In this part of the course, we will download FMOD, and then we will take a look at its basic interface. You will learn about the workspace, timeline, events, mixer window and a couple of other things.

2. An Introduction to FMOD Interface

Before we learn how to use FMOD to give our game music more interactivity, it’s a good idea to take a look at some of the elements of the FMOD’s interface.

FMOD is a middleware type of software – at first glance, it looks like a normal DAW: Digital Audio Workstation. But in reality, it cannot act as a DAW on its own. This means you can’t export any sounds out of it, but we use FMOD to control the behaviour of sounds within the game engine, such as Unity.

A project in FMOD is then integrated with the project in engine editor (Unity in this case), and in this way, these two pieces of software work together.

First, you need to create an account. Then, you need to login to your account, and go to the Download page here:

You will see the following page with four tabs:

  • FMOD Studio – the actual FMOD program.
  • Integrations – integration packages for Unity and Unreal Engine
  • Plugins – additional plugins.
  • Demos – an example project showing you different ways to use FMOD.

Figure 2.1

For now we’re interested just in the FMOD Studio tab, where you will find an install package for your OS. Choose the right version and download the install package, by clicking the green button that says Download.

Install the package like you install all other programs on your computer. After installing FMOD, you’ll find the launch icon in the Start menu (Windows), or in the launchpad (Mac). Click the icon, and open FMOD.

We open FMOD as a separate program – so when you work with Unity, you have both the Unity editor and the FMOD studio open at the same time. Then, we save the FMOD project in FMOD and integrate it with our Unity project. We can have both program open and work on our game at the same time, saving and building FMOD project, and then waiting for Unity project to refresh. Don’t worry if this isn’t clear right now. After reading this guide, everything will become clear.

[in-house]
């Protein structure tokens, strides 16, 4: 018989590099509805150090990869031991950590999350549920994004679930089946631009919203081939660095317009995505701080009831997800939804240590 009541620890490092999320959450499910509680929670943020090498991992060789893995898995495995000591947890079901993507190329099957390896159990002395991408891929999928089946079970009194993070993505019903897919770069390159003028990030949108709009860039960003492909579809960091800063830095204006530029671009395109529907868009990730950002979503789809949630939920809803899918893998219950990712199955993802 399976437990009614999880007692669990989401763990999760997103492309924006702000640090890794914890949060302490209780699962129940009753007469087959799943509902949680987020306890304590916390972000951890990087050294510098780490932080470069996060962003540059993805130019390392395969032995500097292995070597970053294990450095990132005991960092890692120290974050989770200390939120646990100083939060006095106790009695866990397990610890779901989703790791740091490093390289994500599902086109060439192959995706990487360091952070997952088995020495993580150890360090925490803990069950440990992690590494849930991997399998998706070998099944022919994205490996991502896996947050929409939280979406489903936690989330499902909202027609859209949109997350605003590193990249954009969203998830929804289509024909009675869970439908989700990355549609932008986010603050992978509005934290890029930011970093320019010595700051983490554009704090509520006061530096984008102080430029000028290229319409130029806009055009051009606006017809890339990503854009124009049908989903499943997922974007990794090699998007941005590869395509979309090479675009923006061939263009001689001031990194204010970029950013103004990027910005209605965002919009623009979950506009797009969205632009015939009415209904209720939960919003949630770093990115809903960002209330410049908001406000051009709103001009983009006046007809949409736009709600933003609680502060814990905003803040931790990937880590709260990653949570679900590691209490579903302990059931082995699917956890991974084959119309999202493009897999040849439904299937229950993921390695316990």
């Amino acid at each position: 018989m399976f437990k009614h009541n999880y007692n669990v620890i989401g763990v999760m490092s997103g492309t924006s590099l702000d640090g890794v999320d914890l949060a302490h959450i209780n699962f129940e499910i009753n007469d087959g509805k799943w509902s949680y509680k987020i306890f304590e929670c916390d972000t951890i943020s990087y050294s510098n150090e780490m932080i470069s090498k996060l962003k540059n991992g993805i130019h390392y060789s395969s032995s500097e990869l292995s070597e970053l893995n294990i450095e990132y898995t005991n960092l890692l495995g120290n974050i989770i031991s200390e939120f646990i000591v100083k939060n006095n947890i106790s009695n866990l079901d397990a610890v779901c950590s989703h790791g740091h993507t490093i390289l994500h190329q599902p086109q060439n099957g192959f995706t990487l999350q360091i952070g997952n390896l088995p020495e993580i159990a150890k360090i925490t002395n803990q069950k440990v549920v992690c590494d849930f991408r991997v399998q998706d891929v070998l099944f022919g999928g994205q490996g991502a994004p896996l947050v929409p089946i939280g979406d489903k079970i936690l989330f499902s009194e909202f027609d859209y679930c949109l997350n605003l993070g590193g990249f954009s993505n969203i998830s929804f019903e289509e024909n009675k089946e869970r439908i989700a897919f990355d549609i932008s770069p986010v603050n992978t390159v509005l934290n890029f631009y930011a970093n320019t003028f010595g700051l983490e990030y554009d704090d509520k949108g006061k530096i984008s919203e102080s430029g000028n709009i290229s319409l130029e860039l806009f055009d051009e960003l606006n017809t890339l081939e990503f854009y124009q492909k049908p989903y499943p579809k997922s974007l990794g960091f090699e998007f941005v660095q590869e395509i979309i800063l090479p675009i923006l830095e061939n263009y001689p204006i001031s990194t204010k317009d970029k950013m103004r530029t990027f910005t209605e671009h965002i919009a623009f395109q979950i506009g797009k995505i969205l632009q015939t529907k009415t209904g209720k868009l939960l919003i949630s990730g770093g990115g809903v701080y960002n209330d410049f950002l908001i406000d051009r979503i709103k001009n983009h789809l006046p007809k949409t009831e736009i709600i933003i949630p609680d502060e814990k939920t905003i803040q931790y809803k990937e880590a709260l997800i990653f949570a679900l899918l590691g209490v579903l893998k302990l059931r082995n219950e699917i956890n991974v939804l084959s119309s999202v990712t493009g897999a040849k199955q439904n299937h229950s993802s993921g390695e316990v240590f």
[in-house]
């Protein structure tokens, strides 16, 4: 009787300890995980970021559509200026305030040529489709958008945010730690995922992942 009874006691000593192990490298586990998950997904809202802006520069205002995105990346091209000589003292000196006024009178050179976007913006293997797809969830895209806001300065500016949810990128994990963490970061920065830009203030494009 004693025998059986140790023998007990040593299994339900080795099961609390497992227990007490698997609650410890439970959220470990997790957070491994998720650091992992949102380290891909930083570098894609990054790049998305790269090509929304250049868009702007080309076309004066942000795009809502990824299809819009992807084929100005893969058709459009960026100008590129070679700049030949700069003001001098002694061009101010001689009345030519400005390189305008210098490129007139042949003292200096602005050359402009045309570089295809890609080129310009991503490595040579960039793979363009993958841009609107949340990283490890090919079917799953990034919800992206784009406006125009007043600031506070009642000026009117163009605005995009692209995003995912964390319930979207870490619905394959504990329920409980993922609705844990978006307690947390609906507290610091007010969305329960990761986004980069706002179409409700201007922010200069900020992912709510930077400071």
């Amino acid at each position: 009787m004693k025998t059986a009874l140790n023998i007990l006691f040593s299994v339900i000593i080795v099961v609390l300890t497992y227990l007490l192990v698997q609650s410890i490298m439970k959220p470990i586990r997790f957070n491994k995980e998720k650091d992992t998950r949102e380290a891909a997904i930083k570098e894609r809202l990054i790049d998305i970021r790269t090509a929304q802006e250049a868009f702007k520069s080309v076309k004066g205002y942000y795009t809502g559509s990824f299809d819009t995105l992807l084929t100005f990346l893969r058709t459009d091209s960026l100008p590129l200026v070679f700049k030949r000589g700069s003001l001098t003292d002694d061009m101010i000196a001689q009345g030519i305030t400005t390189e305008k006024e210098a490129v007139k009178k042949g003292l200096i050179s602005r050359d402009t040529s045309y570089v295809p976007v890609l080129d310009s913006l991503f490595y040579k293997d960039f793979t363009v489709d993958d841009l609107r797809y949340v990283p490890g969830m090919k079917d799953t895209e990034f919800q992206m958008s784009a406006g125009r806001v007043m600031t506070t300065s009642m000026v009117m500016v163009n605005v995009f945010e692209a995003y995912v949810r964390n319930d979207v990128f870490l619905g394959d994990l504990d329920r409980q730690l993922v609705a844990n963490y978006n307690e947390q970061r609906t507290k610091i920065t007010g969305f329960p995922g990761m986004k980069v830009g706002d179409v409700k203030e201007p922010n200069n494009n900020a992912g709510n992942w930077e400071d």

After launching FMOD, you will see a window like the one on figure 2.2, where you can choose the project to open.

Figure 2.2

For each game (that is, for each Unity project), we create a separate FMOD project. We add sounds and music to this project, and we edit them in FMOD. Then, we integrate FMOD project with Unity project.

To create a new FMOD project, click the New Project button. The window will close and you will see some empty panels of the editor itself. Save the project by clicking the File | Save as… in the main menu.

Figure 2.3

Save the project anywhere on your hard drive. The next time you open FMOD, this project will be visible in the list of all the projects you can open.

Now there’s something you need to know – saving the project is one thing. But you also have to integrate it with Unity, and build it. Later on I will show you how to do this, but for now just remember that there are three steps: save the project, build it and integrate it.

Figure 2.4

Figure 2.4 shows some basic elements of FMOD. The panel on the left contains three tabs.

Events, Banks and Assets in FMOD

Figure 2.5

What are these tabs for?

  • Events – this is a list of all events.
  • Banks – this is a list of folders (banks) of files, which are then imported to Unity project.
  • Assets – this is a list of all the assets. Assets are all the sound files imported to this FMOD project.

These tabs represent the basic logic behind FMOD. Assets are sound files which we import into our project, by placing them in the Audio Bin.

Events are like micro-projects which you create in a normal DAW – you load sound files into them, create tracks, and add effect.

An event is an “entity” which is made of individual files or groups of files we call modules. We can play these events (call them) from our game engine through scripts or Unity components. But an event is not a single sound file. This is because an event can contain many different sound files, called in various moments of the game, along with their effects such as limiters, EQ or compressors. A single sound file is called a module. Modules can also store multiple sound files.

Banks are folders with files. Each event must be assigned to one of the banks, because these banks are then loaded into the game. If the event won’t be assigned to a bank, it won’t be accessible from Unity editor. You can create your own banks that will be accessible in Unity.

Let’s take a look where we add our sound files.

Audio Bin in FMOD

From the main menu, choose Window | Audio Bin.

Figure 2.6

This will open an Audio Bin window.

Figure 2.7

This is an Audio Bin window, the main folder with sound files. You can drag and drop all audio files you want to use for your project into this window. Figure 2.7 shows an open Assets tab. This is the same tab that you’ve seen earlier, next to Events and Banks tabs. You probably know by now that you can also drag and drop audio files directly into the Assets tab in the left panel of the editor without opening Audio Bin.